¾ cup lime juice, approximately 4 freshly squeezed
1/2 cup vodka
2 cups raspberries
1 lime, sliced
1 bottle Champagne or sparkling white wine
1 can lime sparkling water
1. In a large pitcher, stir the lime juice, vodka and soda water to combine. Stir in the raspberries and lime slices.
2. Just before you’re ready to serve, add the Champagne. Serve chilled.
Mint Cucumber Sparkler
1-inch piece of seedless cucumber, finely chopped
½ ounce fresh lime juice (that’s the juice from about half a lime)
1½ ounces vodka
2 teaspoons mint simple syrup (recipe below)
3 ounces Prosecco or champagne
For the Mint Simple Syrup:
½ cup granulated sugar
½ cup water
½ cup fresh mint leaves
3-4 slices cucumber
1 sprig fresh mint
First, you’ll need to make the simple syrup. In a small saucepan, bring the sugar, water and mint leaves to a boil. Reduce the heat and simmer, swirling the saucepan occasionally, until the sugar dissolves, 1-2 minutes. Remove from the heat and cool completely before using.
In a cocktail shaker, muddle the chopped cucumber with the lime juice. Add the vodka, simple syrup and a few ice cubes, and shake vigorously until the outside of the shaker becomes frosty. Strain into a glass filled with ice, and top with Prosecco. Garnish with a lime.
Time for another post from my sweet hubs. I’ve said it once, I will say it a million times, my husband is the greatest adventure planner. When it is time to explore a new city he puts in work to find everything great about that city, including restaurants, this post is not about those restaurants. Today we are talking about the restaurants or meals that were discovered by accident but left an everlasting impression on both of us.
We have all had amazing meals in our lives. Whether they are homemade, at a Michelin rated restaurant, or a hole in the wall you walked by on your latest trip. Great food can be found anywhere. What makes a meal memorable though? I have thought about this a lot lately. There are these meals I just can’t get out of my mind and they always make me smile. That’s because all of these meals are associated with good times, good friends, and usually a funny anecdote. Although the food has always been great, the memory is what makes it, well, memorable. Almost all of these places I have only been to once and may be closed or in fact not great. Remember these are memorable meals and not strictly food based. On to the list.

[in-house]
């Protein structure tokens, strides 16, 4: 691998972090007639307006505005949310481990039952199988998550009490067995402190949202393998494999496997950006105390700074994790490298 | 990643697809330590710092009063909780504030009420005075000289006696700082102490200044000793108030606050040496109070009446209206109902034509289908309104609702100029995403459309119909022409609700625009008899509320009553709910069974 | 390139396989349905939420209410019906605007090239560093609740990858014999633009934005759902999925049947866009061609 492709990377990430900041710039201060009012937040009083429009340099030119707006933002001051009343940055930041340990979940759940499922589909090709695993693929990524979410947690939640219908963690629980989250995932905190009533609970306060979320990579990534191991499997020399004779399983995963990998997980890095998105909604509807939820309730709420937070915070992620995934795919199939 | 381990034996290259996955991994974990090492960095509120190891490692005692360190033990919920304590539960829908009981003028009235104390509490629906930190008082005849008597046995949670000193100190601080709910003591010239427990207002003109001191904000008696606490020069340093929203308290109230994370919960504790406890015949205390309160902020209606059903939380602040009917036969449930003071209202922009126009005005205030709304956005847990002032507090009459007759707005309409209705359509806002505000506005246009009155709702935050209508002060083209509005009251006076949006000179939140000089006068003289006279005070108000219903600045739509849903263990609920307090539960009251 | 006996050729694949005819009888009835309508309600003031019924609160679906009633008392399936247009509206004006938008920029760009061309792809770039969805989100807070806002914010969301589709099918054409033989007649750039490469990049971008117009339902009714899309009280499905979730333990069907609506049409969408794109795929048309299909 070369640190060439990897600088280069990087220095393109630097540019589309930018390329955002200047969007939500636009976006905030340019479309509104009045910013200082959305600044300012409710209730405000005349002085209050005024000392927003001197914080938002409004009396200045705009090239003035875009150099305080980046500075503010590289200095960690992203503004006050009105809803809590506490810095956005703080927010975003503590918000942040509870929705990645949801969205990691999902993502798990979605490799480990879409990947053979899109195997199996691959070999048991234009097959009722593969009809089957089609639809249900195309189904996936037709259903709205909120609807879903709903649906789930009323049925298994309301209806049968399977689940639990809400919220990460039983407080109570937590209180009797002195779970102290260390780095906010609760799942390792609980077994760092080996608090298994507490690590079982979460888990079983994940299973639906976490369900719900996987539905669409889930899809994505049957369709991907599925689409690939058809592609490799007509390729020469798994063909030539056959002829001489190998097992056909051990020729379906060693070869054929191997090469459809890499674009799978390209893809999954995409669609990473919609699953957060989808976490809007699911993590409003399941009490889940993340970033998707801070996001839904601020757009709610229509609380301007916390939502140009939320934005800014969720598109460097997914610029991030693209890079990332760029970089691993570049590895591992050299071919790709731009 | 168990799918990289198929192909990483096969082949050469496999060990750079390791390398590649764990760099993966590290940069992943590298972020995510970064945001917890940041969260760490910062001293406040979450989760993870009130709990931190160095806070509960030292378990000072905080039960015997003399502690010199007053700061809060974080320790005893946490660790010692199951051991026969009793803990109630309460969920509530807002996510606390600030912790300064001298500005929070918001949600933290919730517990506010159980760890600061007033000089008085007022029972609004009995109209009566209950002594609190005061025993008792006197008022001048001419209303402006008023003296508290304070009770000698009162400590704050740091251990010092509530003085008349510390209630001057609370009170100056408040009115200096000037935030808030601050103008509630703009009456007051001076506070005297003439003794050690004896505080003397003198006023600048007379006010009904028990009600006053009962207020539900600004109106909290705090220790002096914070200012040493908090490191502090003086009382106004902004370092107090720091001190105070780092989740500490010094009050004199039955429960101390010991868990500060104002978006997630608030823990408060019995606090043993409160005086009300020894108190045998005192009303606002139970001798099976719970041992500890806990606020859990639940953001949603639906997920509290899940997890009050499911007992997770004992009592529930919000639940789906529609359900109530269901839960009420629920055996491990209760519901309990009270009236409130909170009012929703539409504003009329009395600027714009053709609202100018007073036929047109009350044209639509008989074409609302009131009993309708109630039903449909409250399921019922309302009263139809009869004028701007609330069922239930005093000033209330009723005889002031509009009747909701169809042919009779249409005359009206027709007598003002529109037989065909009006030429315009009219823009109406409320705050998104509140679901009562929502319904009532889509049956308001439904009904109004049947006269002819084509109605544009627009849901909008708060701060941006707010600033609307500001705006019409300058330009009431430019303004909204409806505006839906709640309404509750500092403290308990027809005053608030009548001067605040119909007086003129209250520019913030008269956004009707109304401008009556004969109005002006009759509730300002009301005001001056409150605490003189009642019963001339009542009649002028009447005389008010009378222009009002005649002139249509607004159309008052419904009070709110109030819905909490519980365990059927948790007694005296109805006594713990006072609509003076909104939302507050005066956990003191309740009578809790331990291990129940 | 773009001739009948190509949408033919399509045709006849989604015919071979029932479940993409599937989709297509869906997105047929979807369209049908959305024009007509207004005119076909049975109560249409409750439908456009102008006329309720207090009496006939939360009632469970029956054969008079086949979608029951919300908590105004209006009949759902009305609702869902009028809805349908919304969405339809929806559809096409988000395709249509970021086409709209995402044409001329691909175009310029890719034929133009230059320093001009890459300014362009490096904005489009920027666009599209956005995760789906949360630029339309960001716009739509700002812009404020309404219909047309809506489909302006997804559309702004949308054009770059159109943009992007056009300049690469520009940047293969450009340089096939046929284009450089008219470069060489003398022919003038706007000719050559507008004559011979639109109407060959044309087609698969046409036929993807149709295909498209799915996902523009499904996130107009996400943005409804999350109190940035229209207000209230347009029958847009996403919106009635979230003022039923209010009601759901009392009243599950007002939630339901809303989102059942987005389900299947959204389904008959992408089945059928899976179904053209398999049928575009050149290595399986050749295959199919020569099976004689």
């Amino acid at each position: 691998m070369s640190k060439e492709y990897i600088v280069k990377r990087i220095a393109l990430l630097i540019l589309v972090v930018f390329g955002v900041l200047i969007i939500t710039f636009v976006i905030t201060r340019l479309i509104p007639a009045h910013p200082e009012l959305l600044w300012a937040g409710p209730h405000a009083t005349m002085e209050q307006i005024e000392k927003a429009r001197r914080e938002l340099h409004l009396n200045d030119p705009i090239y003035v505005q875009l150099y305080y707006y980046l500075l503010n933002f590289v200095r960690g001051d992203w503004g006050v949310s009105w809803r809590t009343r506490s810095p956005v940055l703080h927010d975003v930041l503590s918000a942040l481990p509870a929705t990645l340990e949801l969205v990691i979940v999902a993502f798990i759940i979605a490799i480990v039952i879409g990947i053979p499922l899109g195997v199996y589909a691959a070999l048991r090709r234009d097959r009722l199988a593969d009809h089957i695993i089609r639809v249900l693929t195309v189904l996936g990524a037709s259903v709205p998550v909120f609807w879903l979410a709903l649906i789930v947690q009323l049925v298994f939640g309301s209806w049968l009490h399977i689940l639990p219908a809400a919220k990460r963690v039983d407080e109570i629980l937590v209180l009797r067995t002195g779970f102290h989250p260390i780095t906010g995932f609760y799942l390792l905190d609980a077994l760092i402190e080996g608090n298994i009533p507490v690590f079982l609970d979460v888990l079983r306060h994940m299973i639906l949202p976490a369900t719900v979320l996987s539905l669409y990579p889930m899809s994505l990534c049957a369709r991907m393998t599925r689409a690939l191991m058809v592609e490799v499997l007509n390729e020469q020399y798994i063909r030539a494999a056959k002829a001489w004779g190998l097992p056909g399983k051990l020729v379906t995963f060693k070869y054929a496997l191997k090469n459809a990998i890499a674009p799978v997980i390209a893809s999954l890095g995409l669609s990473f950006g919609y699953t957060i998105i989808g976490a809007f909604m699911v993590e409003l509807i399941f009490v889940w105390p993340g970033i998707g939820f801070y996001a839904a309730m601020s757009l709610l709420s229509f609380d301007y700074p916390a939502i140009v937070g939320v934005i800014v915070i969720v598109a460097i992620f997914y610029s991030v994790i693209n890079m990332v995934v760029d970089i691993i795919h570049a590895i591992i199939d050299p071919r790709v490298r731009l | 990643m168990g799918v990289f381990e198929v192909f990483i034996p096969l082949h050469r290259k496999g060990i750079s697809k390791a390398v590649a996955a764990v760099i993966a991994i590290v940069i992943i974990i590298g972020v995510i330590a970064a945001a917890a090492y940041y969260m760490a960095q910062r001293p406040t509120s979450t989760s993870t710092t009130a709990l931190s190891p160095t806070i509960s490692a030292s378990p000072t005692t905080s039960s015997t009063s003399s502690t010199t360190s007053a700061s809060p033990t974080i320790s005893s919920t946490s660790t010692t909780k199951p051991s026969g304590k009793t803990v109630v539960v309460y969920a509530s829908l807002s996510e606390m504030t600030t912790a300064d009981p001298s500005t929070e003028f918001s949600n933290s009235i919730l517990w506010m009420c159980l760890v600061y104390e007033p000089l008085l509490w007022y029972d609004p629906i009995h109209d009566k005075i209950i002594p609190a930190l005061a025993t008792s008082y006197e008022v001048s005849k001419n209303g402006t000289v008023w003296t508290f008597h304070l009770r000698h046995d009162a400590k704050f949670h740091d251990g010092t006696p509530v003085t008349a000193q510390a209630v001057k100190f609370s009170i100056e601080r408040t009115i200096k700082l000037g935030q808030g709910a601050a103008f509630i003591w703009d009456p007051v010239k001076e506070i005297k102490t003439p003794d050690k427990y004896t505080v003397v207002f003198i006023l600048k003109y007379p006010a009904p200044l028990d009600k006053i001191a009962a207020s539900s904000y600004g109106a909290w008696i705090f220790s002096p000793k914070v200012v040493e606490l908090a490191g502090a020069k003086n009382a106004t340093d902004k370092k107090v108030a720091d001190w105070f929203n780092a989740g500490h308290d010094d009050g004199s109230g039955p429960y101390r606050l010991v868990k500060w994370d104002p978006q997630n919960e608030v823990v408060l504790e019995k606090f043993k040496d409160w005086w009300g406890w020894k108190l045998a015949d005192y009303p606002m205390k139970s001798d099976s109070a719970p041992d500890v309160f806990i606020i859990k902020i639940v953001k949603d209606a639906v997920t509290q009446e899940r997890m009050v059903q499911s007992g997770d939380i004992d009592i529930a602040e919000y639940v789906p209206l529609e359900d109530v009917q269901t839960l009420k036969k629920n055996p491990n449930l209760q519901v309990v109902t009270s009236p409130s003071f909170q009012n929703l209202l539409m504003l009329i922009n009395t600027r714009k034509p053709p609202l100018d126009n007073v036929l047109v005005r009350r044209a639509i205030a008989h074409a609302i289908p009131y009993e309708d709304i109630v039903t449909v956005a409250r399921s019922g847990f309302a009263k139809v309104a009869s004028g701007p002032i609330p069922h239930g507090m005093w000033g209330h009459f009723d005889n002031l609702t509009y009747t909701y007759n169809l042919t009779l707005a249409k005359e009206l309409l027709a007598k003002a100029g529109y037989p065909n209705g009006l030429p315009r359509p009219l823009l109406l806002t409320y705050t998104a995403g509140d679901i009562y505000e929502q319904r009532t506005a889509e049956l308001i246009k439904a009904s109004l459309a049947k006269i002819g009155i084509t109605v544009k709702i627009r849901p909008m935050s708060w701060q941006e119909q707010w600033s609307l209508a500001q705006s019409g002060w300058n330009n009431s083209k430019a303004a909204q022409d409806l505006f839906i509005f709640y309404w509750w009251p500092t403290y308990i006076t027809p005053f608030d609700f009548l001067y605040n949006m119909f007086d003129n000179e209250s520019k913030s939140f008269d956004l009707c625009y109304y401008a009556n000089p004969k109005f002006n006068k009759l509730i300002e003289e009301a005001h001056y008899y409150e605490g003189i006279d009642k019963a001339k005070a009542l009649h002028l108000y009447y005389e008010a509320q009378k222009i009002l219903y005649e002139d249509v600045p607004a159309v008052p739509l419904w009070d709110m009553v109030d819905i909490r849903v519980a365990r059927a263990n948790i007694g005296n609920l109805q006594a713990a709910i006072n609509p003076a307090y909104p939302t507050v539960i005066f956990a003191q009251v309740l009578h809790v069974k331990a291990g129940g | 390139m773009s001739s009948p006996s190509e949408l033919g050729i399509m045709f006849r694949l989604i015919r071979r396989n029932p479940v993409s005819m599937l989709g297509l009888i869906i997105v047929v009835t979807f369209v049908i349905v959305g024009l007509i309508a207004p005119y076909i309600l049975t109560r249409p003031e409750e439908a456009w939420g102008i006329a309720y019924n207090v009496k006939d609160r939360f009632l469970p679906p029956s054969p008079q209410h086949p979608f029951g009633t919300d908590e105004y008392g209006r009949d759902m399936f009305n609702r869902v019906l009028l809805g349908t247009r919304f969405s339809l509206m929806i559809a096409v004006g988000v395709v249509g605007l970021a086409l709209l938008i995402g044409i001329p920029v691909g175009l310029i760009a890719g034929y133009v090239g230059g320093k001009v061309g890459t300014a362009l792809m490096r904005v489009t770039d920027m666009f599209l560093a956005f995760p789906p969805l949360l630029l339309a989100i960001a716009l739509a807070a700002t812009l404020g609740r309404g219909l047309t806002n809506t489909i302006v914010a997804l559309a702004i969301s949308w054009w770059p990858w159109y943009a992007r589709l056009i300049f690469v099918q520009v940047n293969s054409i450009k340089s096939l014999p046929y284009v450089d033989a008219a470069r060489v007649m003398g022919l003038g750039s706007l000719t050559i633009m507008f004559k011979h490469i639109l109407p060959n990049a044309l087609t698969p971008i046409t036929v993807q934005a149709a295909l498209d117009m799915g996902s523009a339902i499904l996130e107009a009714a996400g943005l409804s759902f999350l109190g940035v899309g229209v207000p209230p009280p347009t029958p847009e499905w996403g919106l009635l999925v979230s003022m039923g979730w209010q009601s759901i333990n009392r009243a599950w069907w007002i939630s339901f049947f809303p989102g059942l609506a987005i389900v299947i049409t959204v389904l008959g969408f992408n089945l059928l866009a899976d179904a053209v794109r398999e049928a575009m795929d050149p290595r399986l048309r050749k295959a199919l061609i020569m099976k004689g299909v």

Kentmorr Restaurant, Stevensville, MD
July of 2016 Heather and I met some friends from Zurich, Switzerland in Washington, DC. They were doing a small tour of America and meeting some of their old friends from Europe, who happened to be DC locals. For dinner one night we took a road trip to a restaurant our new DC friends love, but don’t get out much too because of its location. After renting some cars we traveled the hour or so out to Stevensville, MD and arrived at Kentmorrs, a small restaurant, and bar located on the east side of the Chesapeake Bay. Our new local friends asked if they could order for the table, a move I will never turn down, so I never even looked at the menu. I was not disappointed. Appetizers of crab dip and crab pretzel (crab dip on top of a soft pretzel) were amazing. The main dish? A large bucket of whole crabs, caked in old bay and other spices, was dumped directly on to the table. Hammers were passed out, pitchers of beer were ordered, and the next few hours were spent devouring crab, drinking beer and watching the sunset over the Chesapeake.
Dario Cecchini, Panzano in Chianti, Italy
In March of 2016, we took a trip to Europe and started off in Italy. We wanted to be off the beaten track a little bit and decided to stay in Tuscany and ended up staying at a small winery in Greve. Our host recommended we head down to Panzano, to a small restaurant for dinner one night. So we did, and we were not disappointed. Butcher shop by day, Dario Cecchini is a reservation only restaurant by night. The one-room restaurant located above the butcher shop had family style seating at 3 tables. We were the only non-Italian speakers, so we ended up at our own table. This place was a carnivore’s dream. Think 10-15 different cuts (all meat) served with wine and minimal vegetables. Every cut was brought out, shown to the tables, and then grilled over an open fire on one side of the room. All of the meat was cooked to perfection and just melted in your mouth. The finale involved the apprentice butcher (or chef, not really sure), holding up two hunks of beautifully marbled, gigantic steaks and screaming at the crowd in Italian. We had no idea what he said but cheered right along with the other Italians as if we understood every word. Fast Forward, a few months later we were back at home watching Phil Rosenthal’s PBS show “I’ll have what Phils Having.” During his Italy episode, he went to a dinner with Dario Cecchini who cooked up some of the giant steaks we enjoyed the night we were at his namesake butcher shop. Although he only speaks Italian in the show we had a wonderful conversation with him (in English) during our meal. Check out minute 41 for a peek at those steaks. https://www.youtube.com/watch?v=K199bfh6pEw
Charlies Pub and Grill, Ridgecrest, CA